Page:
105K Plays / 990 Likes / 120 Comments
like me on https://www.facebook.com/cneistat My office isn't far from Zuccotti Park and when I heard it was being cleared I went down with my camera. I ended up filming for 18 hours until the Park was reopened at 6pm on November 15, 2011. The police presence was overwhelming, more than I've ever seen - more than during the blackout, more than the days after September 11th.+ More details
300 years in the future, a forensic accountant reviews the video stream from one mercenary's drop-pod which has been damaged during the initial stages of a colonial invasion. Directed by Ferand Peek Download at www.mis-drop.com https://www.facebook.com/MisdropShortFilm learn more about how it was made at http://www.directorsnotes.com/2014/05/26/ferand-peek-mis-drop/+ More details
374K Plays / 539 Likes / 0 Comments
The 67th Fighter Squadron, known as the "Fighting Cocks," won the Raytheon Trophy for air-to-air excellence for their 6th time in history in 2013, making them the most-winning squadron in the US Air Force. All rights reserved to SNIZZLER. This is his channel: http://www.youtube.com/channel/UCXbzzoN2LBwoxIqG34VYgPA+ More details
28.4K Plays / 174 Likes / 6 Comments
Every day we set out to build sails that are better than any that have come before them. We evolve, tinker, test, question without compromise. In the end, we inevitably end up with something that is bigger than the sum of its parts. A NeilPryde feeling – where you just know when it’s right. Introducing the 2014 range, the next step in our journey to sailing perfection. We took the Forceline Panel idea from 2013 and evolved it into something bigger and better – a full sail concept where loads are dynamically controlled using advanced materials that do away with unnecessary panels and seams. The 2014 sails are built for one thing and one thing only – performance. Variable density yarns built into the materials allowed us to follow loads and reinforce the sail where it needs it most. Segmented luff panels in freeride sails follow loads to support significant downhaul tensions. On wave sails, the fully integrated Forceline Frame radiates from tack to clew and follows the leech into the head, holding the sail’s shape and creating a shield that can support the high loads experienced in these areas. We call it precision crafted performance. Dear water, apologies in advance. Learn more: http://www.neilpryde.com/sails.html+ More details
16.8K Plays / 155 Likes / 0 Comments
Ronnie is a BEAST! He is a big giant Viking that lays down beatings on all bikes across the land. Since no handlebars can hold up to the abuse that this Viking dishes out, Ronnie decided to design the COMBAT BAR. The COMBAT BAR is the greatest bar to hit the scene since CHEERS! The COMBAT BAR can hold up to even the most brutal attacks on a 20 inch yet is light weight and has the kind of handling even a mother could love. Check out what Ronnie can do with these bars and what they can do for you! FIlmed & Edited by Mike Mastroni Music: Green & Wood - "Rockin Real Hard" http://demolitionparts.com http://facebook.com/demolitionparts http://twitter.com/thedemolitionparts instagram.com/demolitionparts+ More details
4,655 Plays / 132 Likes / 8 Comments
Traditional animation samples from projects ranging through 2006-2012.On all clips, performed as either Key Animator or Full Animator (keys & tweens), and for many of these projects I was also the storyboard artist. Please contact me for further information, or view my profile at LinkedIn at linkedin.com/profile/view?id=176696500+ More details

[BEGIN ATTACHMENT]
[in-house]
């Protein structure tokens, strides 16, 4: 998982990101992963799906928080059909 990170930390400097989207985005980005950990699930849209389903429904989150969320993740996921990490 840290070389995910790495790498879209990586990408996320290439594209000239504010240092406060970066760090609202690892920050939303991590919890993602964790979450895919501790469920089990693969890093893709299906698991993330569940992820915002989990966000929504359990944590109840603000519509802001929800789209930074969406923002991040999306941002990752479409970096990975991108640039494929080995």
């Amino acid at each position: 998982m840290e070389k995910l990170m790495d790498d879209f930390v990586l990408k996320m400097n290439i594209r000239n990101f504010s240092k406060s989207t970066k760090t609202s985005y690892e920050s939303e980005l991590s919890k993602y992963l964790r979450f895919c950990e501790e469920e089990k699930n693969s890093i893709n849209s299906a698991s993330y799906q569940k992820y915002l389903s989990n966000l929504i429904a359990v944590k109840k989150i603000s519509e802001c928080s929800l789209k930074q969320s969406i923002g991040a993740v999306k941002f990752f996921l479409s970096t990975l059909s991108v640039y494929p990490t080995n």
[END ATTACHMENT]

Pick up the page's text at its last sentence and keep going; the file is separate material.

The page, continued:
25.8K Plays / 132 Likes / 17 Comments
This video comprises a short collection of clips from my time working as a civilian videographer for the U.S. Special Forces in Afghanistan in the first half of 2012. The song is Chad VanGaalen's "Rabid Bits of Time" from his terrific 2008 album Soft Airplane. I learned in Afghanistan that everything I thought I knew about humanity was wrong. I was profoundly depressed in the wake of this admission. My ideology needed to be true and so constantly justified; I needed to believe it was advantageous, even though it so often led me astray and prohibited my real salvation from error. Now I can see things from which I had heretofore blinded myself. Some of these things are beautiful. And they are more beautiful because I could only arrive at them by first wading forward through so much pain. In this film, I wanted to juxtapose those pieces of the war that people tend to cut out in their editing process with the ones we see in the final product. The film shows what we think we know through such familiar images as tanks moving forward to combat and weapons systems shooting into some blank nowhere; and yet here's what we viscerally understand, the face of a man laughing or a small girl's confusion. In this tension, we are confronted with the superficiality inherent in our narratives of war. Hopefully, recognizing this, we might deliver ourselves from that false framework to a more genuine place where we see this American soldier could be my brother, that little Afghan girl could be my daughter. I was especially interested in isolating those moments in my footage where I saw a moment of vulnerability. In a combat zone, everybody is trying very hard to conceal how scared they are, whether they're soldiers or children or village elders or whatever. But the special thing about having a camera there is that I can capture the flinch, laughter, or other momentary lapse from this big secret we're carrying together: that we're in a place where we have to believe it's okay to kill each other. Our eyes plead with one another to keep up this pretense. The editing process demands that you play these images over and over until it's technically adequate. Once you've seen the same clip hundreds of times, something interesting happens; you begin to see these tiny admissions that you couldn't catch when you were there. Every once in a while our faces let slip how we really feel about all of this despite what we'd otherwise willingly admit. When I arrived back in the States, everybody wanted to talk with me about Afghanistan. It was very difficult for me, even to hear the name; I just wanted to hide somewhere private and cry. I couldn't really understand why that was for a while. But I think I've come to realize that here in the West, people's opinions about the region, its people and the war have really congealed into this sickening sort of knee-jerk bring-the-troops-home or these-colors-don't-run blather that ignores the humanity of everyone involved. I think it's very easy to ignore people when we don't want to genuinely confront the difficult questions that come with acknowledging their existence. It's easy, but it's wrong. I don't want to tell people what to think about this war, whether it's good or evil — that would be an arrogant presumption on my part and I've learned from Afghanistan that nothing is so unambiguous — but I want them to think of the broader implications for humanity in their considerations of where we should go from here. We can't always avoid making mistakes but we can at least avoid being uninformed. And that means more than reading the news. It means understanding the people. It is still unclear what the conclusion will be amid so many possibilities for humanity. Afghanistan is a lens through which the world might better understand itself.+ More details